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Fove 0's eye-tracking VR is here, and it points to the future (hands-on)

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Eye tracking isn't VR tech for 2017. That's the standard conversation point for anyone in the industry, Fove included. So why is Fove making an eye-tracking VR headset? To get there first, and help developers explore the ideas, according to Fove's Jim Preston, who guided me through a demo in a busy CES preshow event.

The Fove 0 isn't as polished a VR headset as the Oculus Rift or HTC Vive. Tucked into a booth among rows of other CES gadgets, it blended in and looked generic. But its biggest achievement lurks under the hood: its unique rings of eye-tracking sensors. There are two arrays of six IR sensors plus one infrared camera in each eye.

The headset didn't fit my face when I tried it: Fove 0 won't work for a good many glasses-wearers. As a result, my whole demo was done in severely myopic conditions. I couldn't vet the VR quality, sadly, but I could measure how well it handled eye-tracking. It was about as good as the Eyefluence demo I tried last year, back before Eyefluence was bought by Google.

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Demoing Fove, which was a tight fit on my face.

Scott Stein/CNET

What is eye tracking good for? Lots of things, actually. One demo, demonstrating what's called "foveated rendering," was able to focus in more detail on objects I was looking at, mirroring how the eye actually sees (and saving on graphics processing). Eye tracking can also be used to control games and interfaces more accurately. A shooting game blasted little flying things when I looked at them, and the blasts leaped across the screen as my eyes flitted.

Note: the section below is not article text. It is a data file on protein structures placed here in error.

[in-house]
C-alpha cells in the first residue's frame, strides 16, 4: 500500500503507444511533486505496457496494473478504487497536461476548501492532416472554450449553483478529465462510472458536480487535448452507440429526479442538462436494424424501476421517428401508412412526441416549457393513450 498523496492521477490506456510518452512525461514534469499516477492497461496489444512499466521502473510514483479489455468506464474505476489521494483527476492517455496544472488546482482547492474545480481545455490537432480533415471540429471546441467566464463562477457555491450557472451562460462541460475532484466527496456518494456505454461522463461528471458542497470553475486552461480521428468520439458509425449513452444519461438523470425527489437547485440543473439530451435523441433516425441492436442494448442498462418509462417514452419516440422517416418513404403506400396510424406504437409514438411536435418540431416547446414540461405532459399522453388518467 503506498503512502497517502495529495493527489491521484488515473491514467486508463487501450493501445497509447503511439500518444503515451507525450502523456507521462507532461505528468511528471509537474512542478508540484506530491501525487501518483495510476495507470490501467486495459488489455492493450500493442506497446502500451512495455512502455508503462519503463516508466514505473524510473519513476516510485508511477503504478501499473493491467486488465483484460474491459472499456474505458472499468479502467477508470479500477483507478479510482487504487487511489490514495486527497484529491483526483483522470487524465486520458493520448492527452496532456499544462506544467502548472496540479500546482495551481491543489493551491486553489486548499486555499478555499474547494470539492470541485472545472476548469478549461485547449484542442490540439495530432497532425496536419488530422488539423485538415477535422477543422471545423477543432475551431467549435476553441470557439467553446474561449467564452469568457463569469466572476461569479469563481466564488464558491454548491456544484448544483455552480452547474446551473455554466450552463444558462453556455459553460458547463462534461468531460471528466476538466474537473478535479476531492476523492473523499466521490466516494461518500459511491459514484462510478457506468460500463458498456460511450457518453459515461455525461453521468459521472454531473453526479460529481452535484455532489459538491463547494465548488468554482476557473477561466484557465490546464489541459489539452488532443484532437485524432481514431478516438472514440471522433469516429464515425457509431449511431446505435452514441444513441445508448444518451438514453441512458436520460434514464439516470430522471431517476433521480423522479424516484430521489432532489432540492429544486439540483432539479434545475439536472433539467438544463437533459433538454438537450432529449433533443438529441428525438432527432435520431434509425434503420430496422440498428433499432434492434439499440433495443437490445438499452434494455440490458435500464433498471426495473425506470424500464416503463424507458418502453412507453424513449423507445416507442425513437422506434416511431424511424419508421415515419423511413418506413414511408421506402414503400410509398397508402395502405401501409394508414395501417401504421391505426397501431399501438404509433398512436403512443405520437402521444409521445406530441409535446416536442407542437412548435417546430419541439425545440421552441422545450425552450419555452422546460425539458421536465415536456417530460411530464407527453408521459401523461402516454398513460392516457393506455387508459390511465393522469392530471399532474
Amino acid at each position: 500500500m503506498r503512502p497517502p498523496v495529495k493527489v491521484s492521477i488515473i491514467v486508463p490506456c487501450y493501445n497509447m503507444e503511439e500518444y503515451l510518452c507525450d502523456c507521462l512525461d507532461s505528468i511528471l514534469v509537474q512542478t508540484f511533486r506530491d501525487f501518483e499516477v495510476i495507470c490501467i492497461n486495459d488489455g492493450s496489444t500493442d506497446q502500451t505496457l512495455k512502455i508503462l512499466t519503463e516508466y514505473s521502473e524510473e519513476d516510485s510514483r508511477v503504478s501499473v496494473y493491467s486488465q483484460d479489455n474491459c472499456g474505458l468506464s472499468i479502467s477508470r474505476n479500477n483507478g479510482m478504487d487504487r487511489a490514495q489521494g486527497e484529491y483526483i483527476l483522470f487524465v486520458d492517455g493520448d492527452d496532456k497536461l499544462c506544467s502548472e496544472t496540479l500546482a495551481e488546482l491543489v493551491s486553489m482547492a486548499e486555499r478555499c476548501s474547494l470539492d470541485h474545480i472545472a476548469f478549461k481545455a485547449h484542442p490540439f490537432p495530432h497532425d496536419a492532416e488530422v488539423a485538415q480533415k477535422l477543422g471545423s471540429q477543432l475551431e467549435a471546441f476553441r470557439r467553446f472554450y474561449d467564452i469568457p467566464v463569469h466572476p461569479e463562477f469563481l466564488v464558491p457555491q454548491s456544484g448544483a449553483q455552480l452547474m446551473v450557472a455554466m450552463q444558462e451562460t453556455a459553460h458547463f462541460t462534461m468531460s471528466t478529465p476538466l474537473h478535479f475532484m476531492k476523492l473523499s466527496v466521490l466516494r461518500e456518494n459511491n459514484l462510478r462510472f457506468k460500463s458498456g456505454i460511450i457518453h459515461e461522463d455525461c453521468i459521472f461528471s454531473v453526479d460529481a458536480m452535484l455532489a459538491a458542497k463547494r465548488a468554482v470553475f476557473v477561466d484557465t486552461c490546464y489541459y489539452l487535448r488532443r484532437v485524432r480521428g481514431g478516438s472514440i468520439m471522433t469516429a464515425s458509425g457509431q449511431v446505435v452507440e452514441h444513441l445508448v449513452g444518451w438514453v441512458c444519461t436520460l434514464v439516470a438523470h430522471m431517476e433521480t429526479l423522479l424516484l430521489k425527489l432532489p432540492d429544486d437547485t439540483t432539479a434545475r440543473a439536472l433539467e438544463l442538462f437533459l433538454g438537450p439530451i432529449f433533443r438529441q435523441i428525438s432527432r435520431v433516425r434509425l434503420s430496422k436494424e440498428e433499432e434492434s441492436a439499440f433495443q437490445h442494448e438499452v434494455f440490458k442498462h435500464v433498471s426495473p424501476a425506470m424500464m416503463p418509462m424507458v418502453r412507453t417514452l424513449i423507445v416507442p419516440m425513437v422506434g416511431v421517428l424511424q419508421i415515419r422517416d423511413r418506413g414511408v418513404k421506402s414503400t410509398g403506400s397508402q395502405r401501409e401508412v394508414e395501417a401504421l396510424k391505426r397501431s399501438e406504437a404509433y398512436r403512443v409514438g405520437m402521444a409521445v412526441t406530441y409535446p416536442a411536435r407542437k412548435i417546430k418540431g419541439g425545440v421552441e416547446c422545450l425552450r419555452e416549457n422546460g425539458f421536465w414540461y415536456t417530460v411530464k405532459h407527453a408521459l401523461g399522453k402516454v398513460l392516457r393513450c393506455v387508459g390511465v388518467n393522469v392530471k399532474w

Fove also aims to explore how VR can handle diagnosing medical conditions that can be identified by eye behaviors, and to be a tool for marketers. A third demo placed me in a virtual store, and tracked the heat maps of where my eyes looked. It turns out I like balconies and giant statues.

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Fove 0's eye-tracking sensor rings, in orange (the production models' tracking rings are black).

Scott Stein/CNET

Setting up Fove 0 involved a bit of calibration as it scanned my eyes. Even then, though, the eye-tracking had occasional hiccups. And the Fove 0 was a lot less comfortable than other headsets I've worn.

At $600 (about £490 or AU$825), this early-adopter Fove 0 is a hint at where VR will be, possibly as soon as 2018. Eye-tracking companies have been hot commodities lately, with Eyefluence acquired by Google and The Eye Tribe snapped up by Facebook. Maybe Fove will be next.

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Fove 0

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